The leaf and stem mines of British flies and other insects
 

(Coleoptera, Diptera, Hymenoptera and Lepidoptera)

by Brian Pitkin, Willem Ellis, Colin Plant and Rob Edmunds

N.B. Links to the latest version of 'Leafminers and plant galls of Europe' are being edited

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ONOPORDUM. Cotton thistle. [Asteraceae]


Five species of Onopordum are recorded in Britain. These include the native Cotton thistle (O. acanthinum).

Five British miners is recorded on Onopordum.

Cotton Thistle - Onopordum acanthium. Image: © Brian Pitkin
Cotton Thistle
Onopordum acanthium


Key for the identification of the known mines of British
insects (Diptera and non-Diptera) recorded on Onopordum


1a > Leaf-miner: A distinctive mine primarily above mid-rib, with irregular short lateral offshoots into leaf blade. Pupation external (Spencer, 1972: 51 (fig. 172), 55; Spencer, 1976: 270, 271 (fig. 486)).

Branched, whitish, upper-surface corridor; main axis overlying the midrib; side branches overlying the main lateral veins. (In Campanula and Phyteuma the mine is much less branched, sometimes nothing more than a corridor on top of the midrib). Frass in rather long strings. Usually the mines begins as a long and narrow, shallow, tortuous lower-surface corridor that ends upon the midrib but otherwise is not associated with the leaf venation. Often this initial corridor is filled with callus, and then even less conspicuous. Pupation outside the mine (Bladmineerders van Europa).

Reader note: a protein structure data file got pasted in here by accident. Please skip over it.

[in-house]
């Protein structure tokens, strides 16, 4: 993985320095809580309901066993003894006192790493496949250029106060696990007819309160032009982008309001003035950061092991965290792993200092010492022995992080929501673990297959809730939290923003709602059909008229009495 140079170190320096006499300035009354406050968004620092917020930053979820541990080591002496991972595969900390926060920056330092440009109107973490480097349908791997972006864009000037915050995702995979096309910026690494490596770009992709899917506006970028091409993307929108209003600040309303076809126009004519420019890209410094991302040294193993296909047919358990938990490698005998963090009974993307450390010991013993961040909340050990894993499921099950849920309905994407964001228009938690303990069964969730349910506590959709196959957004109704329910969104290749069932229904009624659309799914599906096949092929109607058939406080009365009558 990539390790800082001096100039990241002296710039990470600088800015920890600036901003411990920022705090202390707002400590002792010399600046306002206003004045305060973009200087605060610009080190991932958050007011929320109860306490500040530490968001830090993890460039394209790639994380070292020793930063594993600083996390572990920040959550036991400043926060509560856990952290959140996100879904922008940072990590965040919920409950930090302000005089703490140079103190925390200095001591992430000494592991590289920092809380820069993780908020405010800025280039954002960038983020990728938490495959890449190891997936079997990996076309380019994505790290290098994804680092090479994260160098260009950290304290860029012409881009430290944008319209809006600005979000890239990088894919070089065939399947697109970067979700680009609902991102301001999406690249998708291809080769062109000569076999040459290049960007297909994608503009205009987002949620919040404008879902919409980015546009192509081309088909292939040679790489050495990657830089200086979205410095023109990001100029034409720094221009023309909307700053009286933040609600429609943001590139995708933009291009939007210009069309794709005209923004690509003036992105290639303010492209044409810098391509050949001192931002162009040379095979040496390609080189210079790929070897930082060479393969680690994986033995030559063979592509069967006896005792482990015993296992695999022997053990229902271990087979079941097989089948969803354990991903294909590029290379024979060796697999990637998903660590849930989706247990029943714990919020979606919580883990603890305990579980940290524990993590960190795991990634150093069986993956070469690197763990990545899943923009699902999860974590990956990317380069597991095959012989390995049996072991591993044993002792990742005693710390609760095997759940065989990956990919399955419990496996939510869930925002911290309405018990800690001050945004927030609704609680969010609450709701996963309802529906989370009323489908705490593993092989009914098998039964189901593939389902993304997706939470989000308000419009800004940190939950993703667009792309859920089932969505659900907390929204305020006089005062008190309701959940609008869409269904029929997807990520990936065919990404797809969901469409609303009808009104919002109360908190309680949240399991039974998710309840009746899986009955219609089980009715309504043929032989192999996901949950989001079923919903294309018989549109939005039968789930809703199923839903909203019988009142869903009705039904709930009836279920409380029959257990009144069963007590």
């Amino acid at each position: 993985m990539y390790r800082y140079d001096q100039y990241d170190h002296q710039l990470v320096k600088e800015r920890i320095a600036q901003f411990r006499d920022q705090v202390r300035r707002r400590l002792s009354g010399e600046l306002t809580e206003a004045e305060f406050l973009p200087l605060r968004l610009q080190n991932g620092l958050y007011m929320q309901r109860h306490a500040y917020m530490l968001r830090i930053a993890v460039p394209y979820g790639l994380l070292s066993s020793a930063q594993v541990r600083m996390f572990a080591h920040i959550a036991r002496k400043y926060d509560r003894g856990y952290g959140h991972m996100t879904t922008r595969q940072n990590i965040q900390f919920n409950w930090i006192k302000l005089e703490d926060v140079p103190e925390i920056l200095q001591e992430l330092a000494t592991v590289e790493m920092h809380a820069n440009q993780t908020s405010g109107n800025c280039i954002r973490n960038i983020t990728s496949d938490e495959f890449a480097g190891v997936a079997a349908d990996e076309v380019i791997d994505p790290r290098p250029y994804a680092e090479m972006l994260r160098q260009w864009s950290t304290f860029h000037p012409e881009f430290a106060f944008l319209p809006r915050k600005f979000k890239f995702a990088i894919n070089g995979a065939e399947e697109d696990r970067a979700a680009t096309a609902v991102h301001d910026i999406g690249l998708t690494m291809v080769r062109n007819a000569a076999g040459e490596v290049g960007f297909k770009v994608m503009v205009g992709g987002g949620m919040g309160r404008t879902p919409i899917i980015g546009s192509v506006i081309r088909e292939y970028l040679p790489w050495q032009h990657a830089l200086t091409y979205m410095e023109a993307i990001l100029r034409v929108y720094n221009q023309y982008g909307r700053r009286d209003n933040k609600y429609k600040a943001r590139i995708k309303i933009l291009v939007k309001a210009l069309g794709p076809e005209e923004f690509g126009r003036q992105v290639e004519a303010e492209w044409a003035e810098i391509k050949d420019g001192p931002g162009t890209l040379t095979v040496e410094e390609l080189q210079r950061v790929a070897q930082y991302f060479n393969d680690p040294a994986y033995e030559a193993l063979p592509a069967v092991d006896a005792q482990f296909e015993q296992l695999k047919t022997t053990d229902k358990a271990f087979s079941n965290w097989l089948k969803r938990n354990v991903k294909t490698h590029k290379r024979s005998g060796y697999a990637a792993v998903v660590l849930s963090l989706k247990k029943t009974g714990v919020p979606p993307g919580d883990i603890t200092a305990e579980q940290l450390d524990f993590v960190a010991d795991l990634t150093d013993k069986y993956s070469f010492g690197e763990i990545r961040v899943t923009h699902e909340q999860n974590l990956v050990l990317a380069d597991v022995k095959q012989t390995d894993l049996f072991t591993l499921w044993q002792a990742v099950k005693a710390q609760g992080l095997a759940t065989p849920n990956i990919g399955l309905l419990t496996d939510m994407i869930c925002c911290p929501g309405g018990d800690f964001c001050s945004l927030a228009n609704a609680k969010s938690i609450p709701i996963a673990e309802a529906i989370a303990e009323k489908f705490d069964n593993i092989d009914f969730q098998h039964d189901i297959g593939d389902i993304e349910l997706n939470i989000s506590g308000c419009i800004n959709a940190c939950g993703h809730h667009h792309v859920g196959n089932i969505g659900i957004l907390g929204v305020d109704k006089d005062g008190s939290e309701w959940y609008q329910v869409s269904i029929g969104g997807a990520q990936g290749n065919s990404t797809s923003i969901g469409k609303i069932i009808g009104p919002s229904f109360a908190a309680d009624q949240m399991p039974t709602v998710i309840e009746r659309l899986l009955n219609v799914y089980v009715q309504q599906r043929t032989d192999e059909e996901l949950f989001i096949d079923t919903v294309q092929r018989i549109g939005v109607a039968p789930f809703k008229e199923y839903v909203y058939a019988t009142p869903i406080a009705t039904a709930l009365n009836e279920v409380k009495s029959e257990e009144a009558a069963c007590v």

A linear mine on the upper surface, usually following the midrib and showing side branches along the veins. The frass is in strings (British leafminers).

Polyphagous. On more than 40 host genera in 15 families, but not yet on Onopordum, in Britain,. Widespread throughout Britain. Also recorded in the Republic of Ireland. Widespread in continental Europe.

Liriomyza strigata (Meigen, 1830) [Diptera: Agromyzidae].

1b > Leaf-miner: Long narrow interparenchymal mine, greenish. Pupation in leaf at end of mine (Spencer, 1976: 503 (fig. 880)).

Unusually long, interparenchymatous, therefore yellowish corridor that remains of equal width throughout its length. (In some plants with thin leaves, like Cirsium oleraceum the mines are not interparechymatous but either full-depth or alternating upper- and lower-surface). The mine makes few curves, and hardly any u-turn, causing the mine to usually occupy the entire length of a leaf. Frass in two rows of grains along the sides. Pupation within the mine, in a lower-surface pupariuml chamber; the anterior spiracles penetrate the epidermis (Bladmineerders van Europa).

Mines of Phytomyza spinaciae on Cirsium arvense. Image: © Willem Ellis (Source: Bladmineerders en plantengallen van Europa)
Mines of Phytomyza spinaciae on Cirsium arvense
Image: © Willem Ellis (Bladmineerders van Europa)

On Carduus, Centaurea, Cirsium and Onopordum in Britain and in addition Cnicus and Serratula elsewhere. Only recorded from Warwick and Stafford in Britain. Also recorded in the Repupublic of Ireland. Widespread in continental Europe, range extending to the Kirghiz Republic of the [former] U.S.S.R.